• 99. 14-3 CHALLENGE-RESPONSE In password authentication, the claimant proves her identity by demonstrating that she knows a secret, the password. In challenge-response authentication, the claimant proves that she knows a secret without sending it.
  • 100. [contd…] In challenge-response authentication, the claimant proves that she knows a secret without sending it to the verifier. Note The challenge is a time-varying value sent by the verifier; the response is the result of a function applied on the challenge. Note
  • 101. 14.3.1 Using a Symmetric-Key Cipher First Approach Figure 14.5 Nonce challenge 1. ID of claimant 2. The challenge: RB is the nonce randomly chosen by the Bob to challenge Alice 3. Alice encrypts the nonce using the shared secret key known only to Alice and Bob. Bob decrypts the message. If the nonce obtained from decryption is the same as the one sent by Bob.
  • 102. Second Approach [contd...] Figure 14.6 Timestamp challenge The challenge message is the current time sent from the verifier to the claimant. The claimant encrypt Alice ID and time with Alice-Bob secret key.
  • 103. Third Approach. [contd…] Figure 14.7 Bidirectional authentication 1. Alice ID 2. The challenge from Bob to Alice RB 3. Alice respond and send her challenge RA 4. Bob’s response. RA and RB are switched to prevent a replay attack.
  • 104. 14.3.2 Using Keyed-Hash Functions Figure 14.8 Keyed-hash function 1. The challenge message is the current time sent from the verifier to the claimant. 2. The timestamp is sent both as plaintext and as text scrambled by the keyed-hash function. 3. Bob compares his calculation with what he received.
  • 105. 14.3.3 Using an Asymmetric-Key Cipher First Approach Figure 14.9 Unidirectional, asymmetric-key authentication Ownership of claimant’s private key
  • 106. Second Approach [contd…] Figure 14.10 Bidirectional, asymmetric-key
  • 107. 14.3.4 Using Digital Signature First Approach Figure 14.11 Digital signature, unidirectional Ownership of claimant’s private key
  • 108. Second Approach [contd…] Figure 14.12 Digital signature, bidirectional authentication
  • 109. 14-4 ZERO-KNOWLEDGE In zero-knowledge authentication, the claimant does not reveal anything that might endanger the confidentiality of the secret. The claimant proves to the verifier that she knows a secret, without revealing it. The interactions are so designed that they cannot lead to revealing or guessing the secret.
  • 110. 14.4.1 Fiat-Shamir Protocol Figure 14.13 Fiat-Shamir protocol c c c c xv s r s r rs y     ) ( ) ( 2 2 2 2 2 2 2 y is from private key and challenge c xv is from public key of Alice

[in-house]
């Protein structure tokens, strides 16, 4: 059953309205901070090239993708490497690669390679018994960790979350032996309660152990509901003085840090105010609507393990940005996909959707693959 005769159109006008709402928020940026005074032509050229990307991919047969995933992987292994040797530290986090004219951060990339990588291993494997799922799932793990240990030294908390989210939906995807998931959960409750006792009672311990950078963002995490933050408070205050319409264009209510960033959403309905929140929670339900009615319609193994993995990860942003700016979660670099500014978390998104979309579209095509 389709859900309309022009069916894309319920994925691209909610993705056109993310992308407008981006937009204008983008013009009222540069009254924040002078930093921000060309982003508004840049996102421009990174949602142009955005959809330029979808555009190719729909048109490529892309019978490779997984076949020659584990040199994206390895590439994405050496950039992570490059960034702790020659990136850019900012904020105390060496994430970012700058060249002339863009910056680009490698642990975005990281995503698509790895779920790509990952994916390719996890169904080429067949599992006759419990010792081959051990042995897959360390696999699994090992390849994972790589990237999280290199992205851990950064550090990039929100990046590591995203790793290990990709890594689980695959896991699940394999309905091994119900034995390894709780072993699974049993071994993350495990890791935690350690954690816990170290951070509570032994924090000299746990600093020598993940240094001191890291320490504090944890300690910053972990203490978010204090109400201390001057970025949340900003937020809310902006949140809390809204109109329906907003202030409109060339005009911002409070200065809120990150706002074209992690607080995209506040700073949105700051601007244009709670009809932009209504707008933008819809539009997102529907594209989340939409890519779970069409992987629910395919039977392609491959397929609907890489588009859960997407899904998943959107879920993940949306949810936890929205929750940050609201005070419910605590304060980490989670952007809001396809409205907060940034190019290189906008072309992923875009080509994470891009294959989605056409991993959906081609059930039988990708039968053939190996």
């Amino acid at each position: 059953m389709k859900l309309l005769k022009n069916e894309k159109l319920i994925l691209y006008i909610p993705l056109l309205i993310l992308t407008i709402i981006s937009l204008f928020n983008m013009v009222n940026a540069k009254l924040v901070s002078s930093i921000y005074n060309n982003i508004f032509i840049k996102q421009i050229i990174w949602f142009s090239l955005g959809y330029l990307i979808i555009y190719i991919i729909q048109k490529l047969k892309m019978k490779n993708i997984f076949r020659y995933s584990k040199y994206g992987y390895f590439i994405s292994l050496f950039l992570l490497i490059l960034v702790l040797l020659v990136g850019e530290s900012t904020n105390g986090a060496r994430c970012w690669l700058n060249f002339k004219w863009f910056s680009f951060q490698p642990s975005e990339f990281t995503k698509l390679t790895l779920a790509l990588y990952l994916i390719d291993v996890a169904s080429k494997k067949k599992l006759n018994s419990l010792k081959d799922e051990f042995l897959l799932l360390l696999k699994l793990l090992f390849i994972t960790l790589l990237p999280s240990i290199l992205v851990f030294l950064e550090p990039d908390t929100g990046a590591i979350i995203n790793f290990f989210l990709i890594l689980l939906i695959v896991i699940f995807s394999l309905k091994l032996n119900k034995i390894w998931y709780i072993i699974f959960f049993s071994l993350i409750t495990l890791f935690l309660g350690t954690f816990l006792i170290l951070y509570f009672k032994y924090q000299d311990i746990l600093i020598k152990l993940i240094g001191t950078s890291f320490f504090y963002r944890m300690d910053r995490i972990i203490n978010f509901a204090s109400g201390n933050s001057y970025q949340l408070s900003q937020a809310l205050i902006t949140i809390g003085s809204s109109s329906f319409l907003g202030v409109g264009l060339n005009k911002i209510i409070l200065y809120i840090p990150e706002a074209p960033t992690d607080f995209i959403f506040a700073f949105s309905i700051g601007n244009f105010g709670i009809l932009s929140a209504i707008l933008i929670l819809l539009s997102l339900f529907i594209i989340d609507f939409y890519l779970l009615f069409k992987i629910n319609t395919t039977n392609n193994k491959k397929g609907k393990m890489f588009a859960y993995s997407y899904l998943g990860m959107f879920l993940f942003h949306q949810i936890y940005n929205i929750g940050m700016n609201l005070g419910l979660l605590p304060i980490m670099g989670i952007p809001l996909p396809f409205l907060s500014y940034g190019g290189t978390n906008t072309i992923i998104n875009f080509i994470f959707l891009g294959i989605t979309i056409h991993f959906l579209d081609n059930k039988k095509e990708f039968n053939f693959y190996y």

• 111. Cave Example [contd…] Figure 14.14 Cave example 1. Alice chooses to go either right or left. After Alice disappears, Bob comes to point 2 and asks Alice to come up from either the right or left. 2. if Alice knows the magic word, she will come up from the right direction. If she does not know the word, she comes up from the right direction with ½ probability. 3. The game will be repeated many times. The door can only be opened with a magic word. Alice claims that she knows the word and that she can open the door. Bob and Alice are at pint 1. Alice enters eh case and reaches the point 2.
  • 112. 14.4.2 Feige-Fiat-Shamir Protocol Figure 14.15 Feige-Fiat-Shamir protocol x x v s v s v s x v s v s v s x v v v s s s r v v v y k k k k k k k c c c c k k c c c k c k c c c c c k c c c k c c c k c c                        ) 1 ( ) 1 ( ) 1 ( ) ( ) ( ) ( ) ( ) ( ) ( ) )( ( ) ( ) ( ) ( ) ( 2 1 2 1 2 2 1 1 2 1 2 1 2 1 2 2 2 2 1 2 1 2 2 2 2 1 2 1 2 1 2 2 2 2 1 2 2 1 2
  • 113. 14.4.3 Guillou-Quisquater Protocol Figure 14.16 Guillou-Quisquater protocol x x v s r v s r v s r v y c c e e c ce e c e c c e              1 ) ( ) (
  • 114. 14-5 BIOMETRICS Biometrics is the measurement of physiological or behavioral features that identify a person (authentication by something inherent). Biometrics measures features that cannot be guessed, stolen, or shared.
  • 116. Corresponding feature of each person in the community should be available in the database. This is referred to as enrollment. 14.5.2 Enrollment